Again, I’m very sorry you are dealing with this. It takes a lot of time and energy to get rid of the blasted things. Please let me know how it goes for you.
      All best wishes,

  19. Jane,
    On keeping it cold and dry… Do you have a specific number? Like below 70 degrees and below 30 humidity? We have central air and set to 68. No Dehumidifier at this time. We live in PA, so humidity can sometimes be an issue.

    • Hello Brian,
      Don’t know how big your place is, but you have several options for dehumidifiers.
      You could buy one for each room at Home Depot. These work fine, but would be expensive to buy a lot of units if you have a big house.
      Or you could have a full home dehumidifier system installed. This might be a better bet for a big house.
      I don’t have a specific number. If I were in the initial stages of fighting an infestation, I would keep my house as cold and as dry as I could stand it. I would also rip out my carpeting and throw away my curtains, but that is another story.
      All best wishes,

  20. Hi Jane,
    I just found this website after searching for months for what has been infesting me, my cat, this hell of an apartment – from most of my symptoms it seems it is the red bird mite, but I haven’t seen two of my symptoms listed – little black speck scratched from my scalp and tiny translucent pebbles in m soap bar after washing my bodily “unmentionables.” I am thinking a combo of fleas that have burrowed inside and the mite, but I can’t get a doctor who knows enough to even look further.
    Anyway, in the meantime, I am moving and wanted to ask about one of your protocols:
    “Throw out most of your clothes.”
    If I am washing everything nearly daily in hot water with borax and drying on high heat for at least 45 minutes, why would I throw out my clothes? Or does this apply only to unwashables? (And if so, what about dry-cleaning?)
    Thank you so much.

    • Hello, and sorry to hear about your troubles with infestation.
      The suggestion to throw out most of your clothes is in line with limiting the number of hiding places for arthropods in your life.
      As for dry cleaning, I didn’t find that it worked very well, at least during a time of heavy infestation.
      Glad you are taking charge of your own care, and best of luck. Let me know how it goes.
      All the best,

    • Many people have reported good results with salt water, usually through repeated swims in the ocean. Best of luck to you.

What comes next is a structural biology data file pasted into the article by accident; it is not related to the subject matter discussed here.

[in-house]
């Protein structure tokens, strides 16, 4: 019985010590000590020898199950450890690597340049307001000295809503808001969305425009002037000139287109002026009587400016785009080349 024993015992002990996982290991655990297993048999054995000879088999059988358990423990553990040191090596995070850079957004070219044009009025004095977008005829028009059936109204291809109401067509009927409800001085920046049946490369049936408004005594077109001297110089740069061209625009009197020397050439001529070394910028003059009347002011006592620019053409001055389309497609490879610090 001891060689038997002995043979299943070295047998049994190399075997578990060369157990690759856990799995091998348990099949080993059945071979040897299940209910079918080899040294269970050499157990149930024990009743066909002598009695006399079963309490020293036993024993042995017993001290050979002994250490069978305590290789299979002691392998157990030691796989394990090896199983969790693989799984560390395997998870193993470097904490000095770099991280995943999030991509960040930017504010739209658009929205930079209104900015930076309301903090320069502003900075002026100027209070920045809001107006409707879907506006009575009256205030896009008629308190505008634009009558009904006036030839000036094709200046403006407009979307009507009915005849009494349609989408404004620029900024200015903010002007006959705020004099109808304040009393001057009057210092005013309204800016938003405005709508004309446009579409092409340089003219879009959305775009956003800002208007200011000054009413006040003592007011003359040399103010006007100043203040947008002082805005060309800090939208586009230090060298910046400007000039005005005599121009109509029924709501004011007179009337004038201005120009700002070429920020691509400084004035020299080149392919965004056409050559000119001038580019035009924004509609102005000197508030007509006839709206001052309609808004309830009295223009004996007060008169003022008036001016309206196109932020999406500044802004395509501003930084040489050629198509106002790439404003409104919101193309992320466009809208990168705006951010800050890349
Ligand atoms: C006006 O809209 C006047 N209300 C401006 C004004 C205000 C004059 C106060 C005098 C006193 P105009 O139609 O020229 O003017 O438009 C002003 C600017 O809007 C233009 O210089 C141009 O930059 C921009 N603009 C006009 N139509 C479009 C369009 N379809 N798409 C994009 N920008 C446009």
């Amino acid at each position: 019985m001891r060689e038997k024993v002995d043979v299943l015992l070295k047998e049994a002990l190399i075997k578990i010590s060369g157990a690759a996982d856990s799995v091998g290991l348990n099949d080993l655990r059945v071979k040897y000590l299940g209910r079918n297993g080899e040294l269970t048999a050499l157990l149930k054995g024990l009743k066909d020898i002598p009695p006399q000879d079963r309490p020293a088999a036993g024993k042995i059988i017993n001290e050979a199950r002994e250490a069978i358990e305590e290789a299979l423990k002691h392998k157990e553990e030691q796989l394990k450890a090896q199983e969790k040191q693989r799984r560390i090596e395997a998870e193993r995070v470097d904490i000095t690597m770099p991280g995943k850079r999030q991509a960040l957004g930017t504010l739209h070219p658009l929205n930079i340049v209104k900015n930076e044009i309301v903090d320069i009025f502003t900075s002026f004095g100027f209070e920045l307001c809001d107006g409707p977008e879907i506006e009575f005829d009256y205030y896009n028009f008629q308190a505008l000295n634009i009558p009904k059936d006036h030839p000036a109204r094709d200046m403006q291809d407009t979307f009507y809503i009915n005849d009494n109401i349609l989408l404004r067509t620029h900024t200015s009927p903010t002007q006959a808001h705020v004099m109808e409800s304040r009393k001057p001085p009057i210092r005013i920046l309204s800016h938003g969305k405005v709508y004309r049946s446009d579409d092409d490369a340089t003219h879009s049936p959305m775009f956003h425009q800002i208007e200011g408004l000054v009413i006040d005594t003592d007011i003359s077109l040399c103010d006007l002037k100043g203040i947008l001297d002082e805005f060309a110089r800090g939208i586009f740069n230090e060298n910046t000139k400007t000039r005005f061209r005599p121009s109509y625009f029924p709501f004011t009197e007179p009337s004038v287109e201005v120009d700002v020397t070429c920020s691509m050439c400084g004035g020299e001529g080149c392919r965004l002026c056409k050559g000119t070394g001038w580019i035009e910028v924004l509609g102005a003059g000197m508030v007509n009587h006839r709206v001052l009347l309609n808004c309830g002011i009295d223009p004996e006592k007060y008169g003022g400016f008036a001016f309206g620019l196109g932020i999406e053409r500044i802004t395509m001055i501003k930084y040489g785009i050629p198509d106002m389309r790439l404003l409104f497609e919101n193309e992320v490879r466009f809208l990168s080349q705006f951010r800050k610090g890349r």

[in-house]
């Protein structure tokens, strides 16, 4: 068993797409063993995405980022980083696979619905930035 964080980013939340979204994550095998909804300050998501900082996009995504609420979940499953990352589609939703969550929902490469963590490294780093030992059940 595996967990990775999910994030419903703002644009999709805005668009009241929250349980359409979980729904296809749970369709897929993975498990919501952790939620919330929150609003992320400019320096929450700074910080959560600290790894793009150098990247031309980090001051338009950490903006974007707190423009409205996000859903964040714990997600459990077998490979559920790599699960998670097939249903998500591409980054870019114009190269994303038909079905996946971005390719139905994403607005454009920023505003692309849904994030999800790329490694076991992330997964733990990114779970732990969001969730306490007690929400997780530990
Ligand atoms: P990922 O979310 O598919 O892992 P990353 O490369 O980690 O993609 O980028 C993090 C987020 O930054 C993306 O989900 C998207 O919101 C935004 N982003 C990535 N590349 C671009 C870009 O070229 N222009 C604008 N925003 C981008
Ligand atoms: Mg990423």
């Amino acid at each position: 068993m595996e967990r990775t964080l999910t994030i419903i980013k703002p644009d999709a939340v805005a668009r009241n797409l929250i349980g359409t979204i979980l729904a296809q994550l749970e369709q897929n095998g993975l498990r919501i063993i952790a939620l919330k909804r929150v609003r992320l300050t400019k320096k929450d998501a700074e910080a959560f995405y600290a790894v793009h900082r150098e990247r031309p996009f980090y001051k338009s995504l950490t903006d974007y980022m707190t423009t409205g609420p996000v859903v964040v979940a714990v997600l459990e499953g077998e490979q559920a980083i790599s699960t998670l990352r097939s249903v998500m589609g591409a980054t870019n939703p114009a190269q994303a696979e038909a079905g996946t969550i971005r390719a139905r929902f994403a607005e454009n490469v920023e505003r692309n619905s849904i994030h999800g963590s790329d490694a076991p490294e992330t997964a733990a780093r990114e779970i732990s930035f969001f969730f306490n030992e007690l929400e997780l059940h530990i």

21. Hi Jane! Thanks for all the information. My gf & I have been dealing with white or dark colored bird mites and whatever else for 3 months now and our lives have sadly completely changed. I say whatever because we have found some strange white critters that are larger and sometimes an inch or more in length. We have them all frozen in a ziplock. I live in an older upscale neighborhood in OKC. There’s a lot of trees and birds. But also I’ve had a neighbor draining his hot tub into my yard for years and as the water runs through his dog pen, it goes thru all it’s feces before it gets to me! Draining takes 3-4 days. Just misses my pool due to my french drains. He’s never there when I go over to speak to him. It’s always some woman house sitting and teenagers who party all night long. They play dumb and last time stopped the draining. However after the infestation, I got my attorney on this but he’s having problems finding anything legally that can be done. With my pool I’ve got to drain it down a city pipe in the ground (which I thought was the law.) Our infestation is so bad, my gf has an auto immune disease and her bites are more visible and much worse. Mine are irritation, stinging, and uncomfortable. My house is minimalist type, no drapes, leather furniture, but we do have a small patch of SHAG carpet in our living room where we spend most of our time on large leather sectional (we now sleep on.) I have a lot of high-end clothes, sport coats, etc I’m a professional and can’t imagine throwing everything away. But as it stands now, I can’t wear it because I’ve stopped using dry cleaners and I’m only wearing what I wash that morning. Simple, very casual stuff. I had to tell my boss at work because of the effect this has had. My over all worn out look, weight loss, hair (no more hair products.) We’ve been to the Doc 2-3 times, tried the permethrin creams, anti-biotics, and had 3 exterminators and the problem is only getting worse. I just ordered something called Klean Green this morn in hopes it